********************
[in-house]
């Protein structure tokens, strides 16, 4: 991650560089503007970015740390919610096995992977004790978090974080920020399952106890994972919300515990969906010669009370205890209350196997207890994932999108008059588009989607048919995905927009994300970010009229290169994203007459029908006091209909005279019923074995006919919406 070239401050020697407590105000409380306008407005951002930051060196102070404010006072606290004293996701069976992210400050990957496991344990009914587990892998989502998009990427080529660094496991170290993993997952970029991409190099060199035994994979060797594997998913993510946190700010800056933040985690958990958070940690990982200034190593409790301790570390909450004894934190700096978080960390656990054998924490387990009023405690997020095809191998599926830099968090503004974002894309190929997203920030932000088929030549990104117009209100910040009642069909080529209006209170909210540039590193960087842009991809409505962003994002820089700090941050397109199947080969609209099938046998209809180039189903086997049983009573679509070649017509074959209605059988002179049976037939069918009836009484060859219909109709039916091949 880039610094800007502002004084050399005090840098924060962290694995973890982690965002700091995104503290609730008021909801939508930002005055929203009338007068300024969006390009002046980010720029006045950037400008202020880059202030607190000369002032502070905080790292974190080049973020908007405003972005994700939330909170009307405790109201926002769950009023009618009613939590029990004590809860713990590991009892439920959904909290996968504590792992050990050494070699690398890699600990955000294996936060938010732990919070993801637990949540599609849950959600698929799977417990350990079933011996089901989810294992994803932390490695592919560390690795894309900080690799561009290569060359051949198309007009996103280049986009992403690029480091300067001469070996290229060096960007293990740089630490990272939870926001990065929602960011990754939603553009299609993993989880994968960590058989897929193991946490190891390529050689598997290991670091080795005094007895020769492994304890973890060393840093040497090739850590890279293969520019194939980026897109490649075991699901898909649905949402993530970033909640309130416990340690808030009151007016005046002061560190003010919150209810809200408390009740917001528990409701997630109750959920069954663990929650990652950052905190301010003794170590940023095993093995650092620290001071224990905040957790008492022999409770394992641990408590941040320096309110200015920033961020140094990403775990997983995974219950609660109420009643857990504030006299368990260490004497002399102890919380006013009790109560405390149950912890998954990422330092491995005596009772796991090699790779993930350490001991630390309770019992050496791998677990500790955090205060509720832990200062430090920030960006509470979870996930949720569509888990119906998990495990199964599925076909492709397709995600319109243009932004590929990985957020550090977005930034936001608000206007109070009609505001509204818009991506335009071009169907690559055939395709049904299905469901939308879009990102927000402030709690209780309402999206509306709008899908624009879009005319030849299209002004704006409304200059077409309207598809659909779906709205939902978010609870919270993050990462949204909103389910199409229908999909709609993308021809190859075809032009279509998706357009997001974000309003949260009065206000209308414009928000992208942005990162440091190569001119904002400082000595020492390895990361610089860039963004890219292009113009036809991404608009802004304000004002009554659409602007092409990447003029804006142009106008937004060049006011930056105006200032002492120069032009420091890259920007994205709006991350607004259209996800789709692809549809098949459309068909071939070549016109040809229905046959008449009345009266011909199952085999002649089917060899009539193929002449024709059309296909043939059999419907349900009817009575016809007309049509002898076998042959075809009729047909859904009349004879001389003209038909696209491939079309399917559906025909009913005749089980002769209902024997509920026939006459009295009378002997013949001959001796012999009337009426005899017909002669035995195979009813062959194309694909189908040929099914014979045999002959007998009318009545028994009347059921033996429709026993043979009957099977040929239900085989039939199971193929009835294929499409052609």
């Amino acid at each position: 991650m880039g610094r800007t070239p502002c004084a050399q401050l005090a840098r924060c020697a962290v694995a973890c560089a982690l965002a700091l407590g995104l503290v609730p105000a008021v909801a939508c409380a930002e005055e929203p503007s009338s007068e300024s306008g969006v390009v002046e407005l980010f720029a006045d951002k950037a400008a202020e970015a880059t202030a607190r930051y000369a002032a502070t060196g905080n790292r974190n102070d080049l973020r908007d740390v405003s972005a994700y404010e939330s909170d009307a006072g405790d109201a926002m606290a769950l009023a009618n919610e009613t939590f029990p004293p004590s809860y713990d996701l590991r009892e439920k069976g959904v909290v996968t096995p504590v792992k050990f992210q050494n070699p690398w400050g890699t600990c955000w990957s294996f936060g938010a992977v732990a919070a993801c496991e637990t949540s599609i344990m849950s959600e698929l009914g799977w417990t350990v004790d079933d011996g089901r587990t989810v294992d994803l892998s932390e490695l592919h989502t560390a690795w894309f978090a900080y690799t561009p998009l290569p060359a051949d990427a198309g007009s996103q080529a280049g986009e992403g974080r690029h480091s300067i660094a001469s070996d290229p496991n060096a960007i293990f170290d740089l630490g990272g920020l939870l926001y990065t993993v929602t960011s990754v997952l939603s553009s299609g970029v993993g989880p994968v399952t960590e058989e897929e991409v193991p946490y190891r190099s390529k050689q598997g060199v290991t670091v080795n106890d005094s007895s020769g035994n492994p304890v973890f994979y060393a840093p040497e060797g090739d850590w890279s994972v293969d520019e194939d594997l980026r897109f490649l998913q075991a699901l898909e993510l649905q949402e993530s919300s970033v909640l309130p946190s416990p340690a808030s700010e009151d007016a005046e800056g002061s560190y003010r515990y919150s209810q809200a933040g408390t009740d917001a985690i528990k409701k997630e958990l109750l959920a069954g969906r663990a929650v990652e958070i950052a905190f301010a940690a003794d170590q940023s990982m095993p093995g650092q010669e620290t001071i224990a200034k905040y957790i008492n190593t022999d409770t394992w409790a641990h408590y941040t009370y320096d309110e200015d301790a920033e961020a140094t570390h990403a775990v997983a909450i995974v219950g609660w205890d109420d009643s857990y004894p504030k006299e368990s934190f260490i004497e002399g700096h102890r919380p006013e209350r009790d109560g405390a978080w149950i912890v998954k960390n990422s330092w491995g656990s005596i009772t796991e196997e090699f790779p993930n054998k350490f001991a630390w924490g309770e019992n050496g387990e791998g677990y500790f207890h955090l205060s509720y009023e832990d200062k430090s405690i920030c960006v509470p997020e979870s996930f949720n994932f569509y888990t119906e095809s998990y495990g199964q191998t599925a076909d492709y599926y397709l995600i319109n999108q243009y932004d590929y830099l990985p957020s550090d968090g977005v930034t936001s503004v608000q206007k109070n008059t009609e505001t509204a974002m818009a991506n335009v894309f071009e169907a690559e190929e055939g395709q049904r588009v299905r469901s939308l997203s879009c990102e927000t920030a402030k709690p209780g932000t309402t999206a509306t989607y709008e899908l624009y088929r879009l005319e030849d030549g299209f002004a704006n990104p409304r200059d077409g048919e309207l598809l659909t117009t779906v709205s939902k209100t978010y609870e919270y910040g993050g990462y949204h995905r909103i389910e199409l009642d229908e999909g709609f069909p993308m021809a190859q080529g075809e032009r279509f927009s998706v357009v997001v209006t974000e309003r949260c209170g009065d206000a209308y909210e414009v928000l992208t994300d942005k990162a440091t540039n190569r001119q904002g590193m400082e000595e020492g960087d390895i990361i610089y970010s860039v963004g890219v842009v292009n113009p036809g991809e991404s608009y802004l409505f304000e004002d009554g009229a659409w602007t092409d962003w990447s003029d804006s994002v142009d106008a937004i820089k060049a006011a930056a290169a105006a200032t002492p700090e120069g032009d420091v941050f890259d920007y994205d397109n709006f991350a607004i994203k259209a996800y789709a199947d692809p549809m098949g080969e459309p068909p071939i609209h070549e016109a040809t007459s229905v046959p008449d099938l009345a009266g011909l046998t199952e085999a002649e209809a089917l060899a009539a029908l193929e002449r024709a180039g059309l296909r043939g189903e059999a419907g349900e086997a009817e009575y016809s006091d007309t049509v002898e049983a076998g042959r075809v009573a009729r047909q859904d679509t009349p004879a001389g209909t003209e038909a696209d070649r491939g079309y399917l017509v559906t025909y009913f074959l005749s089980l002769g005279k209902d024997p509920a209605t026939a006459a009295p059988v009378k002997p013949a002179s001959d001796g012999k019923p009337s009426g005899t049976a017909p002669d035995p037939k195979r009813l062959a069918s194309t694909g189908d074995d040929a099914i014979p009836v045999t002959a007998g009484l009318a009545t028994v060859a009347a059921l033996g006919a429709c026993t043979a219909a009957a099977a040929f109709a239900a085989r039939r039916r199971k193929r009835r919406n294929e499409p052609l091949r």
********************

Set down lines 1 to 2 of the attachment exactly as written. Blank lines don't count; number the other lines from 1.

[in-house]
């Protein structure tokens, strides 16, 4: 991650560089503007970015740390919610096995992977004790978090974080920020399952106890994972919300515990969906010669009370205890209350196997207890994932999108008059588009989607048919995905927009994300970010009229290169994203007459029908006091209909005279019923074995006919919406 070239401050020697407590105000409380306008407005951002930051060196102070404010006072606290004293996701069976992210400050990957496991344990009914587990892998989502998009990427080529660094496991170290993993997952970029991409190099060199035994994979060797594997998913993510946190700010800056933040985690958990958070940690990982200034190593409790301790570390909450004894934190700096978080960390656990054998924490387990009023405690997020095809191998599926830099968090503004974002894309190929997203920030932000088929030549990104117009209100910040009642069909080529209006209170909210540039590193960087842009991809409505962003994002820089700090941050397109199947080969609209099938046998209809180039189903086997049983009573679509070649017509074959209605059988002179049976037939069918009836009484060859219909109709039916091949 880039610094800007502002004084050399005090840098924060962290694995973890982690965002700091995104503290609730008021909801939508930002005055929203009338007068300024969006390009002046980010720029006045950037400008202020880059202030607190000369002032502070905080790292974190080049973020908007405003972005994700939330909170009307405790109201926002769950009023009618009613939590029990004590809860713990590991009892439920959904909290996968504590792992050990050494070699690398890699600990955000294996936060938010732990919070993801637990949540599609849950959600698929799977417990350990079933011996089901989810294992994803932390490695592919560390690795894309900080690799561009290569060359051949198309007009996103280049986009992403690029480091300067001469070996290229060096960007293990740089630490990272939870926001990065929602960011990754939603553009299609993993989880994968960590058989897929193991946490190891390529050689598997290991670091080795005094007895020769492994304890973890060393840093040497090739850590890279293969520019194939980026897109490649075991699901898909649905949402993530970033909640309130416990340690808030009151007016005046002061560190003010919150209810809200408390009740917001528990409701997630109750959920069954663990929650990652950052905190301010003794170590940023095993093995650092620290001071224990905040957790008492022999409770394992641990408590941040320096309110200015920033961020140094990403775990997983995974219950609660109420009643857990504030006299368990260490004497002399102890919380006013009790109560405390149950912890998954990422330092491995005596009772796991090699790779993930350490001991630390309770019992050496791998677990500790955090205060509720832990200062430090920030960006509470979870996930949720569509888990119906998990495990199964599925076909492709397709995600319109243009932004590929990985957020550090977005930034936001608000206007109070009609505001509204818009991506335009071009169907690559055939395709049904299905469901939308879009990102927000402030709690209780309402999206509306709008899908624009879009005319030849299209002004704006409304200059077409309207598809659909779906709205939902978010609870919270993050990462949204909103389910199409229908999909709609993308021809190859075809032009279509998706357009997001974000309003949260009065206000209308414009928000992208942005990162440091190569001119904002400082000595020492390895990361610089860039963004890219292009113009036809991404608009802004304000004002009554659409602007092409990447003029804006142009106008937004060049006011930056105006200032002492120069032009420091890259920007994205709006991350607004259209996800789709692809549809098949459309068909071939070549016109040809229905046959008449009345009266011909199952085999002649089917060899009539193929002449024709059309296909043939059999419907349900009817009575016809007309049509002898076998042959075809009729047909859904009349004879001389003209038909696209491939079309399917559906025909009913005749089980002769209902024997509920026939006459009295009378002997013949001959001796012999009337009426005899017909002669035995195979009813062959194309694909189908040929099914014979045999002959007998009318009545028994009347059921033996429709026993043979009957099977040929239900085989039939199971193929009835294929499409052609």